It's inevitable that the literal ebb and flow of Mother Nature's creative process would have captured the attention of avant-garde filmmaker Bill Morrison, whose body of work so far has focused on the soiled beauty to be found among the reels of improperly preserved film stock. His masterpiece, 2002's Decasia: The State of Decay, was a giddy blitzkrieg of tarnished found footage, a closed-circuit scherzo assembled from countless moments of outsider art, with the "outsider artist" in question being time itself. His breathtaking 2004 short Light Is Calling froze a stolen interlude from the mostly forgotten silent The Bells in amber, the warped and streaked union of two simple youths in a haystack conveying something both liturgical and altogether erotically charged. Where the earlier film collapses duration into itself, the latter expands it rapturously. Both the passage of time and decay are givens; Morrison's works examine how their partnership informs, among other things, our own fight to preserve something of value despite our own mortality.
His new documentary, The Great Flood, is a great deal less structural than all that, and scarcely as elliptical. But it doesn't stray far from the grand thesis of how celluloid could be used to capture people in their environment, and how neither are blessed with permanence. In presenting its mass of footage taken during the devastating Mississippi River flooding of 1927, The Great Flood hews much closer to home. Quite literally so. More than 700,000 people were displaced when the river swelled its banks and spilled out over more than 27,000 square miles from Missouri on down, and Morrison's depiction of the disaster breaks it down into clearly delineated stages that suggest both inexorability and enduring patterns.
Morrison has always been the first to credit his musical collaborators as equal partners, and in fact has indicated that he sees the degeneration that has guided his work as a composition in every sense of the word. (He told me in an interview last year that his bins of material would have pet names such as "Matisse jazz shapes.") And The Great Flood is no exception. Historians credit the event with inciting a large northbound migration of African Americans, who had up to that point resided in rural areas to the South, but were compelled, by act of God, to resettle in cities like Chicago. Morrison's assemblage is held together by guitarist Bill Frisell's light blues riffs, suggesting the birth of one of America's most prominent native musical forms, though perhaps a bit too on-the-nose in the end (it winds up with an interpolation of "Ol' Man River").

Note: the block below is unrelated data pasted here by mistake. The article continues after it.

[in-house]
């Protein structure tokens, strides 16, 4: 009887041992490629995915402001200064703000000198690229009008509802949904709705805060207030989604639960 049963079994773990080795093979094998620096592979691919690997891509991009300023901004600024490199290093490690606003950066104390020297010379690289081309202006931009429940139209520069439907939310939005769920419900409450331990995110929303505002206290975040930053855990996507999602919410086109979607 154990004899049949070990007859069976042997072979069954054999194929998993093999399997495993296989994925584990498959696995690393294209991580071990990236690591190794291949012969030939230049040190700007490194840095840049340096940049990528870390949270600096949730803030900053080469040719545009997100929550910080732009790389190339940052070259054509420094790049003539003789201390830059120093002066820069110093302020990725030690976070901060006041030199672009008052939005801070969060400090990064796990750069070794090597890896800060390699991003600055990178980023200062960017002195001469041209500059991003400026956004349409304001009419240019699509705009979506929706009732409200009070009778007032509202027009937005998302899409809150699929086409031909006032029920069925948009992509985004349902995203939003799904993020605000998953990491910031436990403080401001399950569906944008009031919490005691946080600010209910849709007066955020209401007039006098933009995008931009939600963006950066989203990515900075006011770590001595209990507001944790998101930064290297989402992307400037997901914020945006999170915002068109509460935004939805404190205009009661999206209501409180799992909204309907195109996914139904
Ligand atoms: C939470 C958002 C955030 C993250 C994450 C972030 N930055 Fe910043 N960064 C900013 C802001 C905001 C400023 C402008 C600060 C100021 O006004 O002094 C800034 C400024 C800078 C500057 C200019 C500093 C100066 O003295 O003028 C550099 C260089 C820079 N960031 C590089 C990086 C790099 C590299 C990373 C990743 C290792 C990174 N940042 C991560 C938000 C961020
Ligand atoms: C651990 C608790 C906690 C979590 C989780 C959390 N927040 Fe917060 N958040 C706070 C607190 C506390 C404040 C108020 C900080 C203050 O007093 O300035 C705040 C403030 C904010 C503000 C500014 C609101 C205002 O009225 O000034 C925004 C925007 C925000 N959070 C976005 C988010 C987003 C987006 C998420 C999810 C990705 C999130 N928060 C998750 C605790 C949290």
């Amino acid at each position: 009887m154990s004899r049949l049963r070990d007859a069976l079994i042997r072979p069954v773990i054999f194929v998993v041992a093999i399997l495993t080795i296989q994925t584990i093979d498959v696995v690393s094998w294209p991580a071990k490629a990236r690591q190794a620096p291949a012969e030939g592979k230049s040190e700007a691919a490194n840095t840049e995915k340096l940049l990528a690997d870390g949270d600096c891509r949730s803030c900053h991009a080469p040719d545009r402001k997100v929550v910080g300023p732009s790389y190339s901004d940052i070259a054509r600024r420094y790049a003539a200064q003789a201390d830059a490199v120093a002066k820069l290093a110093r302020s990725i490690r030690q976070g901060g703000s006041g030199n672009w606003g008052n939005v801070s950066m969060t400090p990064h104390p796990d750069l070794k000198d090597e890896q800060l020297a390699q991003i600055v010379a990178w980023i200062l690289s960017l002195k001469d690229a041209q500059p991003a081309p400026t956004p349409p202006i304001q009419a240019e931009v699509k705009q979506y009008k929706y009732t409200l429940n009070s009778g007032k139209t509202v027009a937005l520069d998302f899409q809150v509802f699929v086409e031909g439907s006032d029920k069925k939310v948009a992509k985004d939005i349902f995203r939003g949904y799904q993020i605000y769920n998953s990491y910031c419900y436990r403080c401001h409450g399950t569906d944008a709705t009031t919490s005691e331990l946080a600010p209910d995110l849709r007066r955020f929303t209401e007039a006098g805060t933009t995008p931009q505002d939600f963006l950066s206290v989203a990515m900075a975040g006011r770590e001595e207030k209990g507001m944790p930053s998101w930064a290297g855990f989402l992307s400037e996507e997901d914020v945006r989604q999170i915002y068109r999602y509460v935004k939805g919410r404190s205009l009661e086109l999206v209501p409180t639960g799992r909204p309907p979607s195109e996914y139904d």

Meanwhile, the decomposition of the images is simpler (one imagines historical gatekeepers would have had much more stake in preserving these frames than, say, a melodrama from 1926), but frequently as playful. A dog climbing atop the roof of a submerged shack then appears to shake off the black speckles of celluloid rot that have taken root. A young woman, having been recused from the Caernarvon area (which was deliberately flooded in a failed attempt to save New Orleans), pauses to swoop down and collect a flower from the waterline, very literally salvaging loveliness from wreckage. And, perhaps most compellingly, a processional of vehicles seeding diaspora upriver is surrounded by jagged, hazy vertical lines emphasizing their lack of housing structures. Even in comparatively conventional mode, Morrison's work still benefits from the poetic potential of nature's repossession of its own elements.